Issue two was my text that libeled and/or invaded the privacy of others. How I had managed this puzzled me since, as I had disclosed, I had, at least, changed everyone’s name, if not other identifying factors.) The evaluators provided three examples, leaving open the possibility there were more. One was a reference to “Chuckie Tusk,” an ex-cop, in whose restaurant and on whose liquor license two of my Penn Law social circle ran a bar. How I had libeled or embarrassed “Mr. Tusk” by this reference mystified me. One was a reference to a “Laurel Plotkin,” who had been identified as my college’s “nymphomaniac.” No other description of “Ms. Plotkin” was provided, and since Brandeis had about 800 female undergraduates in 1964, and the youngest of whom would not be 70, I could not examine how it could be feared that one of these grandmothers would now come forward and declare she recognized herself in my description. (It was like, I thought, I had written “A girl at Brandeis was a nymphomaniac” or “…never brushed her teeth” or “…killed her mother and slept with her father.”)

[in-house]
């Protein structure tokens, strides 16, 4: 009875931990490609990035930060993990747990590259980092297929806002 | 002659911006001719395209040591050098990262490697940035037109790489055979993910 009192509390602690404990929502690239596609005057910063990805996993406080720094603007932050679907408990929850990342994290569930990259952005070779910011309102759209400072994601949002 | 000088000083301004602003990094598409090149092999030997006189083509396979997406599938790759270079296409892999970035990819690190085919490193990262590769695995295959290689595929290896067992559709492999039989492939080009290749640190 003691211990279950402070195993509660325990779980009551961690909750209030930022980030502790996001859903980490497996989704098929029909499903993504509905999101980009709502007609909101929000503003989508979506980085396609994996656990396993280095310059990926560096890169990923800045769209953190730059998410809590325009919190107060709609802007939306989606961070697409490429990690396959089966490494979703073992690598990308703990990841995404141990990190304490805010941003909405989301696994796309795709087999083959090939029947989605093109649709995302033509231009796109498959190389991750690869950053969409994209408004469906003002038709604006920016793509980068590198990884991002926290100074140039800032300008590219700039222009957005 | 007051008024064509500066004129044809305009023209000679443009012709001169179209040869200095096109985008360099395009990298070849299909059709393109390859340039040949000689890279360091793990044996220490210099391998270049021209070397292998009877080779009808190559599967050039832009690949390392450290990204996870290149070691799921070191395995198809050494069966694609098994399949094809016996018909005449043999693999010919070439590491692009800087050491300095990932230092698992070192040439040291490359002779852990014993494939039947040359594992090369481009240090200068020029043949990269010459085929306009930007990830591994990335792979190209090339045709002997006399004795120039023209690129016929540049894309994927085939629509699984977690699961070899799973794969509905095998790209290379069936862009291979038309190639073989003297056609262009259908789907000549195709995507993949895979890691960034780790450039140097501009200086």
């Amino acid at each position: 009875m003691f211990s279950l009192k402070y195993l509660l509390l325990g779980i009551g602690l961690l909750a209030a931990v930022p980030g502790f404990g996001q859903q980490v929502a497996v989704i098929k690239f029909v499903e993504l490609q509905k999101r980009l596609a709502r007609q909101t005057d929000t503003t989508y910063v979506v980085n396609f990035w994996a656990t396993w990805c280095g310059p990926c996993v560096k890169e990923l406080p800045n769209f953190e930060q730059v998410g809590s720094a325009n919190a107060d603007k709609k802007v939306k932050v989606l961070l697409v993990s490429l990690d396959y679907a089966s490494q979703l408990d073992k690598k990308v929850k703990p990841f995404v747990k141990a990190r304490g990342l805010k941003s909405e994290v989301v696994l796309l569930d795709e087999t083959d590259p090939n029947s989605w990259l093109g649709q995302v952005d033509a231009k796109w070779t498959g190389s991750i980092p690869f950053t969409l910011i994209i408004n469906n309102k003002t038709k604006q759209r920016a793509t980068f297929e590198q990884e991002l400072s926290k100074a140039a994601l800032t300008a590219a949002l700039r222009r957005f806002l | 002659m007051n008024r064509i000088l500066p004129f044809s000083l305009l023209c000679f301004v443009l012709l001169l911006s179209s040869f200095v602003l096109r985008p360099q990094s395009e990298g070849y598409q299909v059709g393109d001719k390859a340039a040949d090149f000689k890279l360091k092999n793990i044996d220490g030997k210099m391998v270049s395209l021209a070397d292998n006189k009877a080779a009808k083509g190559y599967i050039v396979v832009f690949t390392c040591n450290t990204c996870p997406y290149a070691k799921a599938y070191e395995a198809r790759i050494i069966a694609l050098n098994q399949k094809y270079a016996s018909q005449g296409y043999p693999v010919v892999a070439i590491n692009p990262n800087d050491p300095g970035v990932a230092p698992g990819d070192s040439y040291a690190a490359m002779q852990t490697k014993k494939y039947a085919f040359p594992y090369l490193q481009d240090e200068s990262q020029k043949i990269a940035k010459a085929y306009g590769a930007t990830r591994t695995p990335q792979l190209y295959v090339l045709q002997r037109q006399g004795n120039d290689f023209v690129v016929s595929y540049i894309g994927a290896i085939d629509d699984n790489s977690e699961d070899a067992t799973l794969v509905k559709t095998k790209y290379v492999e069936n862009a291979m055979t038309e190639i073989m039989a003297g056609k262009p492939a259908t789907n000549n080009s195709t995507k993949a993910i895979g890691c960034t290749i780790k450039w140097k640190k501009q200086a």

The third example was more problematic. I had written of my freshman English Comp instructor, a wrist-tattooed Holocaust survivor, who, while married to one department head, was rumored to be having an affair with a junior member of another. I had portrayed her in all other ways heroically, and she would be about 80 now and had not sued when the piece had previously run; but I, gallantly, offered to remove the tattoo — and make her an ex-junkie if that would make Lulu feel better.
It wouldn’t. In fact, its corrective “MUST”s included the following. I could not use my real name anywhere in the book or on its cover. I could not use the real name of any business or educational establishment I mentioned. I had to change the locale where the action occurred. In other words, I would be writing a memoir, “Cheesesteak: The West Philadelphia Years,” in which I did not appear, nor did any place where I actually spent time; and all the activities described took place in, I don’t know, Bismark, North Dakota.